Summer Vacation Lesson Plan: Breakfast.

 

werewr354354dsfsdfWho knew that all this information could be taught just from making breakfast. When I got my kids out of bed this morning they had no idea  what was in store.

Importance of washing hands before cooking and keeping clean nails. No worm farms.

Hands can easily spread bacteria around the kitchen and onto food. This is why it’s important to always wash your hands thoroughly with soap and warm water at each of these times: before starting to prepare food. after touching raw food such as meat, poultry and vegetables.

Cracking with out getting shells in the bowl. Never crack an egg on the edge of the counter. If the shell is shattered the eggs goes down the cupboard door and on to the floor. Tap gently on a flat surface. Pull the shell apart slowly.

Egg Formation. Eggs form inside your hen’s body when her ovary releases the egg yolk into the oviduct. If a rooster has access to your hen and chooses to mate with her, the egg will be fertilized when it is traveling through the oviduct.

Chicken Diagram ovaduct

How to use a wire whip. Whip in a triangular motion. Pulling up instead of out to keep the eggs in the bowl. Start slowly then increase speed to whip air into the egg.

Stove top safety. When cooking, turn the pots so the handles don’t stick out over the edge of the stove where small children can grab them and pull boiling hot food on top of themselves.

Always keep a fire extinguisher handy near the stove, even if there is a sink nearby, grease fires will just spread if you throw water on them, so its better to use an extinguisher.

Only let children cook under adult supervision.

Use oven mitts and potholders to handle hot pans and pots to prevent burns from the high temperature metals.

Don’t use metal spoons to stir food on the stove and then leave them in the pot. They heat up quickly and can burn your hand the next time you touch them.

Avoid using loose, flowing clothing or leaving dish towels near hot burners, since these can catch fire.

Scrambled Eggs Directions

Beat eggs, milk, salt and pepper in bowl until blended. Heat butter in large cast iron skillet over medium heat until hot. Pour in egg mixture. As eggs begin to set, pull the eggs across the pan with a spatula from edge to center, forming large soft curds. I used 1/8th tsp of salt for the scrambled eggs. Which led to a discussion on what fractions are.

fractions

Fractions. I use Fraction tiles, they are good for visual and tactile demonstration. We discussed from one whole to one eighth, over breakfast. Take the time to explain a fraction is a numerical quantity that is not a whole number. The numerator of the fraction is the top number and the denominator of the fraction is the bottom number.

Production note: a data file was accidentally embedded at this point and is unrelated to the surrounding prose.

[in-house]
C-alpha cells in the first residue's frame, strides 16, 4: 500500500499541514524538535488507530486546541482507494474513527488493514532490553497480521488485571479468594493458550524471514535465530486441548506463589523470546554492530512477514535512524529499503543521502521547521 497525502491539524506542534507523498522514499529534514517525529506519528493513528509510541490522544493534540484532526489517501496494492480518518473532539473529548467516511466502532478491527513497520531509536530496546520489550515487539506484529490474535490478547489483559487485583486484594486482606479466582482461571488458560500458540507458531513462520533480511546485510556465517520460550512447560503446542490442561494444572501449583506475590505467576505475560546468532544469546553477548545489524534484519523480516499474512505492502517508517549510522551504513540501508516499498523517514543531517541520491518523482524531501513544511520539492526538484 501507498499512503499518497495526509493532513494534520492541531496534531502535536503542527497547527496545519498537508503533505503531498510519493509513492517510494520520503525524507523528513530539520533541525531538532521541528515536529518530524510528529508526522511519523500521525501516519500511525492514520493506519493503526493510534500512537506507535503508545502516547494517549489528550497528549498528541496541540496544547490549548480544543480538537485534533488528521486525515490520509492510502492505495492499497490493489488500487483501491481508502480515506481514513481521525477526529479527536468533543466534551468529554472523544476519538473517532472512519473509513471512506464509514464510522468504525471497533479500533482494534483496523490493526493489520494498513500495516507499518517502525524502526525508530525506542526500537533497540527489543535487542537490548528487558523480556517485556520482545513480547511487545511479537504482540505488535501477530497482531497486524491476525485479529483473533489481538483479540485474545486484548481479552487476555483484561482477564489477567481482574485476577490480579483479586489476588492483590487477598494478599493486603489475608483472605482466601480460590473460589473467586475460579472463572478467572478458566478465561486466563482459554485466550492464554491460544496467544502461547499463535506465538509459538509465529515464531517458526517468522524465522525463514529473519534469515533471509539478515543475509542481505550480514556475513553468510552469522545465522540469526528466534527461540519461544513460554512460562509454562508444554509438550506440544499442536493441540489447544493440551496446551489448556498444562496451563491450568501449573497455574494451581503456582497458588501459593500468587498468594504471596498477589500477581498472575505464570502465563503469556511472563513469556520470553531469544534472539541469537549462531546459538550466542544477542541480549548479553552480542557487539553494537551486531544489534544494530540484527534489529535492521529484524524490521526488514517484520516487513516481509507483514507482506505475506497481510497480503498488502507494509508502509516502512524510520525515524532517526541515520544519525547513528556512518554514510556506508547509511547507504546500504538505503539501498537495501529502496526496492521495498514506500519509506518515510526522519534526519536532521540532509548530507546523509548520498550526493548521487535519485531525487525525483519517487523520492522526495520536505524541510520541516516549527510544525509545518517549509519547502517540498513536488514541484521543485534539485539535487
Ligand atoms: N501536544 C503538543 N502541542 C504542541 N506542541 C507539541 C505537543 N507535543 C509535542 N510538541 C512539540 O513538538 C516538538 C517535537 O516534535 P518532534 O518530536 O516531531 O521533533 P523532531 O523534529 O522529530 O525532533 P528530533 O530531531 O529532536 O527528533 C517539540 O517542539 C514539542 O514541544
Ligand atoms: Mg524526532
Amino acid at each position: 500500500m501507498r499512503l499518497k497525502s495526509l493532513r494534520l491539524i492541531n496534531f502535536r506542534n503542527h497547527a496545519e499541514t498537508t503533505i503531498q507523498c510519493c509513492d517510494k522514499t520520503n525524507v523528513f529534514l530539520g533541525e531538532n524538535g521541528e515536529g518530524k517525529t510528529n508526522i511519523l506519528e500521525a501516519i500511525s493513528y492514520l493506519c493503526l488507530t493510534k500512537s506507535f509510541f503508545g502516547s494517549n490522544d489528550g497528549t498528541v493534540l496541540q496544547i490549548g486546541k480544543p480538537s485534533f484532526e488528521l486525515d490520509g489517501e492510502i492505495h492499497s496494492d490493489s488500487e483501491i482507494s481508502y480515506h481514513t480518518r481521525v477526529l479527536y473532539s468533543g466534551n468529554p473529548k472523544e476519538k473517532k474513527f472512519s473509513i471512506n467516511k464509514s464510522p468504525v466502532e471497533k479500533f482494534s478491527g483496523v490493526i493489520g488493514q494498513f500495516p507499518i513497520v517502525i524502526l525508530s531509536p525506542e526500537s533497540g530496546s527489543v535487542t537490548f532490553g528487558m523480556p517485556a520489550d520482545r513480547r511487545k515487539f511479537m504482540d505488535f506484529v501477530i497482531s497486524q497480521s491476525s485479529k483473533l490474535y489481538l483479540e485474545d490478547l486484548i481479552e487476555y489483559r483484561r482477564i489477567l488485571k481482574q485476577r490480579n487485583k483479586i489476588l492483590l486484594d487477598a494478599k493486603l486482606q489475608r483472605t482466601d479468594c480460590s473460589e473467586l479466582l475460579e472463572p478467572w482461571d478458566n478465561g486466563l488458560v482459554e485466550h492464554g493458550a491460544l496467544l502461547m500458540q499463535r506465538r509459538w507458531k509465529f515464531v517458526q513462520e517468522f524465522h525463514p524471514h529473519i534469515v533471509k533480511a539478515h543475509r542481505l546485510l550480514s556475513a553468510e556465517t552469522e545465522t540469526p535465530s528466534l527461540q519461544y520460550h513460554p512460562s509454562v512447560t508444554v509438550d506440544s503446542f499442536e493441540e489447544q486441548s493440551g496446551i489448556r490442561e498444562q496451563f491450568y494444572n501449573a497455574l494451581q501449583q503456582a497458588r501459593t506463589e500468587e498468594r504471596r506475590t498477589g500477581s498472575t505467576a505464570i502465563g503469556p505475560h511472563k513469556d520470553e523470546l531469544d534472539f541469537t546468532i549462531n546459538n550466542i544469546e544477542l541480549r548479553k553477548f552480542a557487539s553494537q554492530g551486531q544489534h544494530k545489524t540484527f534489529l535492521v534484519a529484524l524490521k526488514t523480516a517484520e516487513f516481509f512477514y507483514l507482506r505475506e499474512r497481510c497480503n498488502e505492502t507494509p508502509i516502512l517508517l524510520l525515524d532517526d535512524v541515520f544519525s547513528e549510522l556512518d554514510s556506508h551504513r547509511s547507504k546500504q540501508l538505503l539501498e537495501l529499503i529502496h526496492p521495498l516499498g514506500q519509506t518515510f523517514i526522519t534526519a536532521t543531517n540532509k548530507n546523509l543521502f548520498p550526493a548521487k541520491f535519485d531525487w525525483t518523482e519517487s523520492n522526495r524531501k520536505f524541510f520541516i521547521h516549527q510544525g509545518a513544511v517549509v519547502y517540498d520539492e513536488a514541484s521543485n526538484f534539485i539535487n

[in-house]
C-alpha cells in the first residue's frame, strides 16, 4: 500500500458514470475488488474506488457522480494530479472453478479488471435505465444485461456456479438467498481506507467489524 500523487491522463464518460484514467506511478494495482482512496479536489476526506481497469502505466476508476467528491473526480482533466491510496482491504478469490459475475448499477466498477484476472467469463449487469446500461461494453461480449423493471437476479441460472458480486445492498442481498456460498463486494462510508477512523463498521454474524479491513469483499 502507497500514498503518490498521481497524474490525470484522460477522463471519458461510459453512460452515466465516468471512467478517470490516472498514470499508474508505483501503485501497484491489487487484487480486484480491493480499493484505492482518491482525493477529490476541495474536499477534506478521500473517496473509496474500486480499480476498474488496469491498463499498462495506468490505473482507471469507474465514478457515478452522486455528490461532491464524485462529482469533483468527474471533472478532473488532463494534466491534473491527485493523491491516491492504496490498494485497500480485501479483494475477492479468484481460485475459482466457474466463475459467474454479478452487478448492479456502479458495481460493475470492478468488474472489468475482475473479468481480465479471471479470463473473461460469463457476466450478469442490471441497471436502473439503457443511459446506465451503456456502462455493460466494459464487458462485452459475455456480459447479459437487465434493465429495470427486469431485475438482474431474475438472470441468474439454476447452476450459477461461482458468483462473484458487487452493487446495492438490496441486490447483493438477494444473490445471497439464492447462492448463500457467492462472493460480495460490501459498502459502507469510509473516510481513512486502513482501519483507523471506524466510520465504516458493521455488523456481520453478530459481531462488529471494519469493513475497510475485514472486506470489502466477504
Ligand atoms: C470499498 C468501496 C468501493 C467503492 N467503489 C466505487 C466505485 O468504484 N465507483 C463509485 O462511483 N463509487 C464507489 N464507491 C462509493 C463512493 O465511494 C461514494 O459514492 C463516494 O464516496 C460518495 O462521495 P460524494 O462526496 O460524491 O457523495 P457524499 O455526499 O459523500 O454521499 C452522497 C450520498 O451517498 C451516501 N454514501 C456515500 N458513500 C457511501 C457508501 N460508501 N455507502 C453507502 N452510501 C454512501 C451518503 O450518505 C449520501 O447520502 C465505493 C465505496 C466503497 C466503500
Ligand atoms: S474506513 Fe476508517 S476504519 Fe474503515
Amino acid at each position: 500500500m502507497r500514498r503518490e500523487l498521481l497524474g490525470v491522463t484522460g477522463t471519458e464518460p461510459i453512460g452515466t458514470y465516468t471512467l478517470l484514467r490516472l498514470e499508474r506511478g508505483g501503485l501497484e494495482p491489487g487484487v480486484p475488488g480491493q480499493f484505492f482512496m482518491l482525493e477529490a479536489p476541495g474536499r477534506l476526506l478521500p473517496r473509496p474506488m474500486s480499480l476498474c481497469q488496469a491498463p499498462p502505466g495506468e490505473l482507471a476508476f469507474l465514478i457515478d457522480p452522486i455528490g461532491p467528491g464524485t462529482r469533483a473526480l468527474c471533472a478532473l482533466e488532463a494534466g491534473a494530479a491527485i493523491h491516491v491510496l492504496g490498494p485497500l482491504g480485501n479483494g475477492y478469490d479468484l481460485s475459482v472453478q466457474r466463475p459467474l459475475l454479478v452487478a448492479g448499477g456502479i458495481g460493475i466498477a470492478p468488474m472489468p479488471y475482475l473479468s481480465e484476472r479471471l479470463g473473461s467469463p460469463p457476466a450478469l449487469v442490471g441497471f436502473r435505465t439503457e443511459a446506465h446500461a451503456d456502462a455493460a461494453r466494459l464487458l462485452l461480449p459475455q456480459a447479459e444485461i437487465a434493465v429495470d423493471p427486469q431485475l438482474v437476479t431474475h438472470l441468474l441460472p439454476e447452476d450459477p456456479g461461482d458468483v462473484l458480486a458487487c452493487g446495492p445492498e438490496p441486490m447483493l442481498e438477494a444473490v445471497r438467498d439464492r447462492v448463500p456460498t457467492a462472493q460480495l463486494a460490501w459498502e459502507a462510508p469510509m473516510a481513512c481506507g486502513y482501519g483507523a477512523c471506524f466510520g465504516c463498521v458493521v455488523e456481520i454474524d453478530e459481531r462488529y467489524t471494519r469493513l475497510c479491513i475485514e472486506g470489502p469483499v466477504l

Numerator: the term of a fraction, usually above the line, that indicates the number of equal parts that are to be added together; the dividend placed over a divisor.

Denominator: that term of a fraction, usually written under the line, that indicates the number of equal parts into which the unit is divided; divisor.

Advertisements

3 thoughts on “Summer Vacation Lesson Plan: Breakfast.

  1. Oh my, I didn’t expect a cooking lesson and health safety tips. Is the “don’t crack an egg on the edge of a kitchen counter” from personal experience? If so, LOL Also, I keep a bottle of white vinegar handy to the stove. If I burn myself, I immediately put my hand in it, or pour it over the burn. If it’s a deeper burn, then I get the aloe vera gel out of the fridge. I keep it fresh, which is better than the bottled stuff. Visiting from twitter, #Mondayblogs

    Liked by 1 person

    • 🙂 thanks for the addition, Courtney! We lost a few soldiers today (eggs). They put up a valiant fight. My scorched pan policy proved to be too powerful their thin defenses. This is a new line of blog post I’ve decided to do now that my kids are out of school for the summer. Expect to see more summer lessons that revolve around the kitchen in addition to the regular Tales From The Cook posts.

      Like

Leave a Reply

Fill in your details below or click an icon to log in:

WordPress.com Logo

You are commenting using your WordPress.com account. Log Out / Change )

Twitter picture

You are commenting using your Twitter account. Log Out / Change )

Facebook photo

You are commenting using your Facebook account. Log Out / Change )

Google+ photo

You are commenting using your Google+ account. Log Out / Change )

Connecting to %s